Did you know there's a hierarchy you need to follow when implementing health and safety risk controls in your business?
After you identify risks in your workplace by doing a risk assessment, you must implement risks controls.
Now most employers think they can implement these controls in any way they like.
Big mistake! Your employees could still be in danger.
The OHS Act outlines a specific order you must follow to put risk controls in place. If you don't use this order, not only will you be going against the Act, but your controls might not protect your employees effectively. And the DoL could shut your business down or fine you for putting your employees in danger.
Don't take that chance.
Read on to find out the hierarchy of health and safety risk controls you must apply.
1. Eliminate the risk
First prize when it comes to risk management is to get rid of the risk completely.
To do this, review the way your employees work. And remove the hazards by implementing changes to the process or activities to completely remove these high risk hazards.
2. Change your process or some part of it to reduce risks
For example, if you find that the chemical your employees use can cause blindness in the long term, find another just as effective chemical they can work with which carries lesser risk.
Follow this hierarchy when you implement health and safety risk controls
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3. Use engineering controls
These are often your first line of defence. Here are some examples of engineering risk controls you can take:
4. Have signage and administrative controls in place
If, for example, you make a lot of noise in your factory, you'll have to put out a sign that indicates that particular area is noisy.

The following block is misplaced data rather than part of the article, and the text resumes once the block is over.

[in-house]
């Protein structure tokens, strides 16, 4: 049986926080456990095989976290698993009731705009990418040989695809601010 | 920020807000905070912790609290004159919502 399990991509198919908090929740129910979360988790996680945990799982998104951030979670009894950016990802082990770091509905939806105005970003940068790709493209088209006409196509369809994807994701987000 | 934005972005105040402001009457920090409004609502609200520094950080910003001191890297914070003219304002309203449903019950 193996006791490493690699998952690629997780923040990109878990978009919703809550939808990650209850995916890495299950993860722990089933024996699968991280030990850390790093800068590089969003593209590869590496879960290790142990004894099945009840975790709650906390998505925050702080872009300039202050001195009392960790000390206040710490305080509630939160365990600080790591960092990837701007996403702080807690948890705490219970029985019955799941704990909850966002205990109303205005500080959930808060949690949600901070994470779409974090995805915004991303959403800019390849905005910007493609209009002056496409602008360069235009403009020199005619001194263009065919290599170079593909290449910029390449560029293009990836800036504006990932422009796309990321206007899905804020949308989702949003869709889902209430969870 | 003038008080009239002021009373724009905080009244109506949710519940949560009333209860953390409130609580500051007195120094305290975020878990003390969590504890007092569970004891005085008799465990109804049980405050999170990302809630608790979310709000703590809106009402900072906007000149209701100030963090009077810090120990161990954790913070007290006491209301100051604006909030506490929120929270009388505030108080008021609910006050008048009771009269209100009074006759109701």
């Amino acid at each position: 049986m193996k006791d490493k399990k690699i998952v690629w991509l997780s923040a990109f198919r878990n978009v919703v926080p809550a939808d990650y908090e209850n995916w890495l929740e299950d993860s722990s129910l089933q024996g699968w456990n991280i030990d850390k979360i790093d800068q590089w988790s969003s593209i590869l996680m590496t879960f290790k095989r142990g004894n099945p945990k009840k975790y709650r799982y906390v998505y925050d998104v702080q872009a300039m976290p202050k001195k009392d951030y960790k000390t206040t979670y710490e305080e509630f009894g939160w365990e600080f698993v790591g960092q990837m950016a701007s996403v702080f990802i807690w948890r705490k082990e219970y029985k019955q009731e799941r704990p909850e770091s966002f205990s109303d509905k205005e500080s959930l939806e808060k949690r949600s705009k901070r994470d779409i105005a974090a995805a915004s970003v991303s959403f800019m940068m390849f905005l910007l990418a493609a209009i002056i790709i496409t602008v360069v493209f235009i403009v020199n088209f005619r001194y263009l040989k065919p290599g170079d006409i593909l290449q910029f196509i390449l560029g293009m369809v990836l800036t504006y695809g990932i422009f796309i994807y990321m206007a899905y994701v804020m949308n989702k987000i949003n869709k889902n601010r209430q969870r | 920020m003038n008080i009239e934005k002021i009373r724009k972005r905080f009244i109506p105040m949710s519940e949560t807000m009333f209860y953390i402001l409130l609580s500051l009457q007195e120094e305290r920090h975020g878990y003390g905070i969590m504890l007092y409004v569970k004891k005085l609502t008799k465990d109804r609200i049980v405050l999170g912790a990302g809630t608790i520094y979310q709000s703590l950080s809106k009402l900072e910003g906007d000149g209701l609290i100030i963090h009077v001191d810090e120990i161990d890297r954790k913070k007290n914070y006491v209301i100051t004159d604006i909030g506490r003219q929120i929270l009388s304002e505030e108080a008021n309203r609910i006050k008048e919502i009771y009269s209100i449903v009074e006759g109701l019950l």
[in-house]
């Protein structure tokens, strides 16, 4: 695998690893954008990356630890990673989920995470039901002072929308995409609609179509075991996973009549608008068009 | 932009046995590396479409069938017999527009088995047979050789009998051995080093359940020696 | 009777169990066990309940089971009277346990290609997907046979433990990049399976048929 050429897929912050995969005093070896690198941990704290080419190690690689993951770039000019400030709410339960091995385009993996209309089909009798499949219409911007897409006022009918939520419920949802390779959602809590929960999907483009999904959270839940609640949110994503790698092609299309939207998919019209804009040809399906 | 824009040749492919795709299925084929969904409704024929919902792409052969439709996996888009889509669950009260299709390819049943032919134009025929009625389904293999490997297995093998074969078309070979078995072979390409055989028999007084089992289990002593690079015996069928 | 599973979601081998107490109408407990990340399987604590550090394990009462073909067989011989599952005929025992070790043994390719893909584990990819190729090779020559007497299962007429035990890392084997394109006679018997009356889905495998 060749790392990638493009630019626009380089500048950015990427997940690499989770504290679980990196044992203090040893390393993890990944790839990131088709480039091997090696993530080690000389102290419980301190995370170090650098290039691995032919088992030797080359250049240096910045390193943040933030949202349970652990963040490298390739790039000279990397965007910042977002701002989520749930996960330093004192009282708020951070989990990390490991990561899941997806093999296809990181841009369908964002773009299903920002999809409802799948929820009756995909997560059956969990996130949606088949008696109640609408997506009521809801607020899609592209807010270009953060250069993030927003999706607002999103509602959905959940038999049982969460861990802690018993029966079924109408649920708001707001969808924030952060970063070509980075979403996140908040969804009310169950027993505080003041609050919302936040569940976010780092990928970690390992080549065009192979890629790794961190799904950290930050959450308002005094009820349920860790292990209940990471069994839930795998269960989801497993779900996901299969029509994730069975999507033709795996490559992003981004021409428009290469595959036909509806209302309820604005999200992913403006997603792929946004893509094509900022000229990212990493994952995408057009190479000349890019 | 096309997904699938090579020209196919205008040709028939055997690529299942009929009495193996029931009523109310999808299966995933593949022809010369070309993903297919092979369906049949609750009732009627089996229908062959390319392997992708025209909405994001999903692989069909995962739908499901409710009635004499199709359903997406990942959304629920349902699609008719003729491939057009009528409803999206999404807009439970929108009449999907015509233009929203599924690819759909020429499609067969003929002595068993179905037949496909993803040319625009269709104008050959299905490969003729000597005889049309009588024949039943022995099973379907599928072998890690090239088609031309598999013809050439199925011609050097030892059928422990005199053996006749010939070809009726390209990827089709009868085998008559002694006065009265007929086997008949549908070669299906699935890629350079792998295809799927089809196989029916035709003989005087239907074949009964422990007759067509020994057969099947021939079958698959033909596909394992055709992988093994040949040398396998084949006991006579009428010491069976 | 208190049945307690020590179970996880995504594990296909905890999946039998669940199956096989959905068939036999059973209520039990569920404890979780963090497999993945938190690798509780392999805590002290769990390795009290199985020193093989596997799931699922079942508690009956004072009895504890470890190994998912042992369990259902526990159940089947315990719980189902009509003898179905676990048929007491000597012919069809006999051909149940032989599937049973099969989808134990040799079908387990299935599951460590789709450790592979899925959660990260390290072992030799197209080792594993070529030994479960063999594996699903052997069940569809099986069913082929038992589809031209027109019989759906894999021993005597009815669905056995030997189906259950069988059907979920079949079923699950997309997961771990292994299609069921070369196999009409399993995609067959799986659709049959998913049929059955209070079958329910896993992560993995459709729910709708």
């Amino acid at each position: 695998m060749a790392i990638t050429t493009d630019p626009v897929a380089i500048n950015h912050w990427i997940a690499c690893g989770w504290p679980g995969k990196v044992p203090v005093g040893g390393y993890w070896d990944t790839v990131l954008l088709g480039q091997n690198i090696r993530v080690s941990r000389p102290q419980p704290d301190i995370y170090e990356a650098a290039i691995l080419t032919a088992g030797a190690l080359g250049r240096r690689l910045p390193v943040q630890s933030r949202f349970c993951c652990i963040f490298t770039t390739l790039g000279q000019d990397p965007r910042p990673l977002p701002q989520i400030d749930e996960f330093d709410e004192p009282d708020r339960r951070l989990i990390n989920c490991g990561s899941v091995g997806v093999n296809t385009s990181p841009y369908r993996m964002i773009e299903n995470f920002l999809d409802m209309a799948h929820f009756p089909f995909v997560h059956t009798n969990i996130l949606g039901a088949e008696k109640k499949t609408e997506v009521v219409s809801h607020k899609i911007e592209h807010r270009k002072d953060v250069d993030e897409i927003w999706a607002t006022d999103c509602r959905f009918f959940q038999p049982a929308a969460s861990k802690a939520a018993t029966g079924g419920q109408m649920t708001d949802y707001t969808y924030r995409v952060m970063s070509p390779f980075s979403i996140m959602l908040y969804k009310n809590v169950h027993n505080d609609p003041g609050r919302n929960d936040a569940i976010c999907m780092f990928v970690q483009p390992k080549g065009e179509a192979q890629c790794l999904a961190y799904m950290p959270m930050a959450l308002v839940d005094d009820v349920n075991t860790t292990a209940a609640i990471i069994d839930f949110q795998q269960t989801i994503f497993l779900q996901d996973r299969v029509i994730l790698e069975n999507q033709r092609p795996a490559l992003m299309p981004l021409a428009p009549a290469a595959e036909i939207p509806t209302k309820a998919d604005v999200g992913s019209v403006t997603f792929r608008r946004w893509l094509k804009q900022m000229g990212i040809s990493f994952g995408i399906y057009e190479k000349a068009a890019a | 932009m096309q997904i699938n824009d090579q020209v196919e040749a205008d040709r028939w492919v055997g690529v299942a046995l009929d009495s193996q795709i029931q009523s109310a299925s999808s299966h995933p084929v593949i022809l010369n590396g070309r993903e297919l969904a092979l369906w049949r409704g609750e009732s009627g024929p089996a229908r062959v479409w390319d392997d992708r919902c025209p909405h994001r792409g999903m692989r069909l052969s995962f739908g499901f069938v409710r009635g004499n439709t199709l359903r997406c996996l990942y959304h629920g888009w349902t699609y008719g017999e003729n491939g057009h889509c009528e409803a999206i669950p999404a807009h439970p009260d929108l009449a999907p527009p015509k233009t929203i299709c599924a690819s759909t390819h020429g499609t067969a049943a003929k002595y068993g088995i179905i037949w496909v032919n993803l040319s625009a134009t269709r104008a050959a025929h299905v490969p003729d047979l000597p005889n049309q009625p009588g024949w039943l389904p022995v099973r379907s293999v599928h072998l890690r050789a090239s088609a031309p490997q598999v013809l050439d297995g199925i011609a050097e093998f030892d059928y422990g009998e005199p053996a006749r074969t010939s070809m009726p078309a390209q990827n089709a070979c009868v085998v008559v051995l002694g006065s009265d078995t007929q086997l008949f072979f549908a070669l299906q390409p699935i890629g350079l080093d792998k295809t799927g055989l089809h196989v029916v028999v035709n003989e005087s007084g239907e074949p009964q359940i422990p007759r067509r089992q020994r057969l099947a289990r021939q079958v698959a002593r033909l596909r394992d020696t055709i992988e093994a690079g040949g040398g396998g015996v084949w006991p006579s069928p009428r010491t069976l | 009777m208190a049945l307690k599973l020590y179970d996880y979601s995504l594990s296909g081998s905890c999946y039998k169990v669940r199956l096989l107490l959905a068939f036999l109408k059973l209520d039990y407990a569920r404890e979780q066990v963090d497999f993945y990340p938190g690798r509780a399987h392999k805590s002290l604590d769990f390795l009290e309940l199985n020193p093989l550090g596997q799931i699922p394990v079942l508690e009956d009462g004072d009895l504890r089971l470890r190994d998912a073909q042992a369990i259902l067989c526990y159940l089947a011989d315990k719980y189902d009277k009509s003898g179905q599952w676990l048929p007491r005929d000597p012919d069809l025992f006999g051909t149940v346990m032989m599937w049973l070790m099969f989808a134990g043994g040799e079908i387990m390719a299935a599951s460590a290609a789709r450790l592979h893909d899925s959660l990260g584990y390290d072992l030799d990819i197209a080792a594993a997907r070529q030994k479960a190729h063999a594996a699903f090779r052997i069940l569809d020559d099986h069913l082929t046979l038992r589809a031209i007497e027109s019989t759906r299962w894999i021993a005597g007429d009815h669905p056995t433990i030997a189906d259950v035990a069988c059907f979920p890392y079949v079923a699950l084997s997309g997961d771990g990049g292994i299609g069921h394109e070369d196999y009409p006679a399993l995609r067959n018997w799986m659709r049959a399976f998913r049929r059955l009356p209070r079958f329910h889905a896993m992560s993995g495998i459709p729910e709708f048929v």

You can also have other signs to warn everyone about the risks.
When it comes to administrative controls, here are some of the things you must do:
Mechanise the process to reduce human error and human exposure;
Purchase machinery that has built-in automatic stop option if something goes wrong;
Isolate equipment by containing the machine in a restricted area or operating cabinet; and
Find ways to physically lock out machines when they're not in use so they don't accidentally switch on.
5. Use Personal protective equipment (PPE)
PPE must be your last resort because it's
Comply with safety laws that apply to your business;
Maintain records (for example, your hazard register, risk assessment for each hazard and details of the control measures you have in place.);
Have safe work procedures;
Train employees on safe work procedures; and
Limit the number of people who are exposed to the most significant risks.
the least effective way to control risks.
For PPE to be effective, you need to make sure it meets certain criteria. You'll find details of these criteria in the Health & Safety Advisor.
Always keep this rule in mind when implementing health and safety risk controls
most effective measure is at the top of the hierarchy and the least effective is at the bottom,' says pathsforall.org.uk.
'The idea is that you start from the top of the hierarchy in choosing your control measures and work your way down. In some cases, you must use a combination of control measures from the hierarchy to effectively reduce the risk the hazard poses,' adds the site.
Now that you know about this hierarchy, follow it
when implementing health and safety risk controls
so your employees won't be in danger.
PS: For more information on risk assessments, check out Risk Assessment: The 100% legally compliant risk assessment toolkit.
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